We are crazy and we want an adventure and hiking. We have already visited NP Sarek in northen Sweden and we liked it very much - no men, no bridges, no civilization at all. And now we are looking for another place in Europe untouched by people, where is possible to walk for a week and feel freedom ;)

Do you have any recommendation?


It comes down to the definition you want to adopt but apart from the Northern and Eastern periphery (especially Russia), I think there is no real wilderness in Europe.

You can have some feeling of remoteness in parts of the Alps but the region has been inhabited for centuries and shaped by humans in many subtle ways. You are also never really far from settlements.

I have never been there but I also believe that some parts of the Carpathian mountains could be interesting for you. There are several national parks in different countries (Ukraine, Slovakia, Poland, Romania).

|improve this answer|||||

Northern Sweden, yes. But also northern Norway (Svalbard!). Greenland (if that counts as Europe). There are some old forests that may be of interest as well. Brading on Isle of Wight. Rautas in Kiruna, Sweden. Tyresta National Park quite close to Stockholm, Sweden is quite accessible. Białowieża Forest in Poland... Also in Latvia you can find untouched areas.

|improve this answer|||||
  • 1
    Can you expand on Brading? Looks like it's [a village in the Isle of Wight](Brading on Isle of Wight), I don't get what that has to do with the question? – gerrit Jan 17 '19 at 19:05

If you are looking for something untouched by civilization, what about Gorgany in the Ukrainian Carpathian mountains?

Mieczysława Orłowicz wrote in 1919 that this is the unique mountain in Europe, because from its peak you can't see any lights made by humans - no city, no village, no road, only other mountains.

My collegues told me after being there that those words are still current.

|improve this answer|||||
  • 1
    There are many more goodies in Carpathian mountains besides Gorgany. Plenty of streams and waterfalls in the most unexpected places. – oakad Nov 12 '13 at 0:29
  • I totally agree. We have visited places around Hoverla. – yetty Nov 13 '13 at 7:36

I'd reccomend northern Scotland and its highlands and islands. Here's a Guardian travel article on Knoydart and Eigg. However, it's not truly "untouched", in the sense that it's hard to get more than a few tens of miles away from human habitation, farming or roads. For that you'd have to go into eastern Europe and beyond into central Asia.

|improve this answer|||||
  • I can recommend either of them, but I would suggest that Fisherfield is even more of a remote wilderness. Not as pretty as Knoydart, though. – Richard Smith Jun 24 '15 at 16:35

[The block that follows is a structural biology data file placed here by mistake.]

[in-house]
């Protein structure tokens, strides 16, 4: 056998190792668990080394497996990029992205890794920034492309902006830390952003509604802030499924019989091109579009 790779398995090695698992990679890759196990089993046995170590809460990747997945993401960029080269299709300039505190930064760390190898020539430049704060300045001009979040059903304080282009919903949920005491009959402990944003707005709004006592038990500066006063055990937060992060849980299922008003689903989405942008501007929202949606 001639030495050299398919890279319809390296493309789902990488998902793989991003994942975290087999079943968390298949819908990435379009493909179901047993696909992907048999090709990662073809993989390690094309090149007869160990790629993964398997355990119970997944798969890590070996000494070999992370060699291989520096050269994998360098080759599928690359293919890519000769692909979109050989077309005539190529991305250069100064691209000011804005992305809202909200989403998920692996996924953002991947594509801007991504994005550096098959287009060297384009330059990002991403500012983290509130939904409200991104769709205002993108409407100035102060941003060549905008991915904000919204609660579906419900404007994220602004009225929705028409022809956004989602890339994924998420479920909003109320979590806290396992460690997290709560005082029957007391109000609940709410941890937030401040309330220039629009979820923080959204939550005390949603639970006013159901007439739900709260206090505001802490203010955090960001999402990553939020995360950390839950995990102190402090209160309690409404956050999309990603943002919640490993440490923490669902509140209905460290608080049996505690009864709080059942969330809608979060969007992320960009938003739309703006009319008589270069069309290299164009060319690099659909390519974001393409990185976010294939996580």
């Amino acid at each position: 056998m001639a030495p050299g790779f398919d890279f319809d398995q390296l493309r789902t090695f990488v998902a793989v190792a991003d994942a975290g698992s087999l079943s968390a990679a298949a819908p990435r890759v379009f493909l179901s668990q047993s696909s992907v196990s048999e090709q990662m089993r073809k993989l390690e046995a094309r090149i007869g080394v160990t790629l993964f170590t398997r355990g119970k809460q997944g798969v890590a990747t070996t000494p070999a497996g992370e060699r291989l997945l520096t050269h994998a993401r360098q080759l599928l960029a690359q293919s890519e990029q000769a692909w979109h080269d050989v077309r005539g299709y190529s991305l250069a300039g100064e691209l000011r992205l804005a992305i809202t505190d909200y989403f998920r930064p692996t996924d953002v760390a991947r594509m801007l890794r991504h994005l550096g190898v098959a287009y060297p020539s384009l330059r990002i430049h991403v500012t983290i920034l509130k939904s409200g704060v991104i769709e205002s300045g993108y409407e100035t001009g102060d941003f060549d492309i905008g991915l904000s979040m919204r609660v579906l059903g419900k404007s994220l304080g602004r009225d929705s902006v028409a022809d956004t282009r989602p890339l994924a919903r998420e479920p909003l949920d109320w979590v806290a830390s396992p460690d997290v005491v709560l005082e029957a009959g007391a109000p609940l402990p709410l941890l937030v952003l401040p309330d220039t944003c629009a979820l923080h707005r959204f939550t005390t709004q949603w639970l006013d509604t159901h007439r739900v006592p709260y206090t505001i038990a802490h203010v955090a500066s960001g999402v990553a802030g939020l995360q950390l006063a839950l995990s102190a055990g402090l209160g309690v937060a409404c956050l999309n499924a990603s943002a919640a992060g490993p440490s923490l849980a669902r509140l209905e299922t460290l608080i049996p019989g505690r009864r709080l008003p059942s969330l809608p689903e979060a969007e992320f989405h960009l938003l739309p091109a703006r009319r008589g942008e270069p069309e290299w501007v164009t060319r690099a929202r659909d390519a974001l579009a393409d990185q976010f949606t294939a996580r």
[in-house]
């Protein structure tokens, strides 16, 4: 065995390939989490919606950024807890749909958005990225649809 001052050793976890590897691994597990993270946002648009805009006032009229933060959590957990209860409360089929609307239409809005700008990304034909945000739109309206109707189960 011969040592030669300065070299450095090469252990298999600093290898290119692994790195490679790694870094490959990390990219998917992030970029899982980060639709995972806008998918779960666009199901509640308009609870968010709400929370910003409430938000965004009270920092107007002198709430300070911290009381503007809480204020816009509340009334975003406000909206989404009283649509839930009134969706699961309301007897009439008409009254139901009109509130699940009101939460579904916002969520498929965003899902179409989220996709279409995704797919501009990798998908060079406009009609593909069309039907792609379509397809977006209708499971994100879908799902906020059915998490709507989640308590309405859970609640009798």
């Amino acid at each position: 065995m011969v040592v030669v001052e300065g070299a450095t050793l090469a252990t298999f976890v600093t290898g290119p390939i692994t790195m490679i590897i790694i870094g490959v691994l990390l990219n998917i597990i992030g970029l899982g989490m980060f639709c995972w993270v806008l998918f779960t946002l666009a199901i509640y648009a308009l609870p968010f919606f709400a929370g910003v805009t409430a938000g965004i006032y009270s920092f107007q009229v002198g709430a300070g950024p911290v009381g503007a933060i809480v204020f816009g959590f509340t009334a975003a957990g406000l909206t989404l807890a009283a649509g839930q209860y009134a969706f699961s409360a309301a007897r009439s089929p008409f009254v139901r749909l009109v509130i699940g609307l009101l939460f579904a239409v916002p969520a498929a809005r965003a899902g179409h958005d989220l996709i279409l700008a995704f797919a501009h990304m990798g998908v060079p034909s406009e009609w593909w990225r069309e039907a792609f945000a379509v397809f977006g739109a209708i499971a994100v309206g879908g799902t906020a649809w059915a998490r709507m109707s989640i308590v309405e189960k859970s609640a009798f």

• Scotland (and the rest of Britain) is one of the most severely deforested places on the planet. Less than 1% of the original forest is left, and severe overgrazing (in particular after the Highland clearances leaves most of the uplands as an ecological disaster area. What used to be rich and biodiverse rainforest is now barren peatland with here and there a plantation. Scotland is pretty, in particular the coast, but apart from a free corners (sheep-free Rùm is nice) it's very far from wild. – gerrit Jan 17 '19 at 19:08

I've spent some time in Southern Ukraine (Crimean Peninsula) and was impressed with the Crimean Mountains. You can go for many km without seeing any people in the mountains there, though there is a large city in the center (Simferopol) of the peninsula and there are several large cities (Sevastopol, Yalta) on the coasts.

I was also impressed with the Julian Alps in Slovenia, which were very sparsely populated.

|improve this answer|||||

The largest national park in Europe is Югыд ва or Yugyd Va National Park. It's 18,917 km² (near 10× the area of Sarek National Park or about twice the total area of the Laponian Area), and part of the 32,800 km² Virgin Komi Forests. The wilderness continues to the east of the protected area, but by then you'll have hiked into Siberia. Only the Arctic Nordaust-Svalbard Nature Reserve is a larger protected area (55,354 km²), but hiking there is not recommended due to the danger of polar bears.

|improve this answer|||||

Your Answer

By clicking “Post Your Answer”, you agree to our terms of service, privacy policy and cookie policy

Not the answer you're looking for? Browse other questions tagged or ask your own question.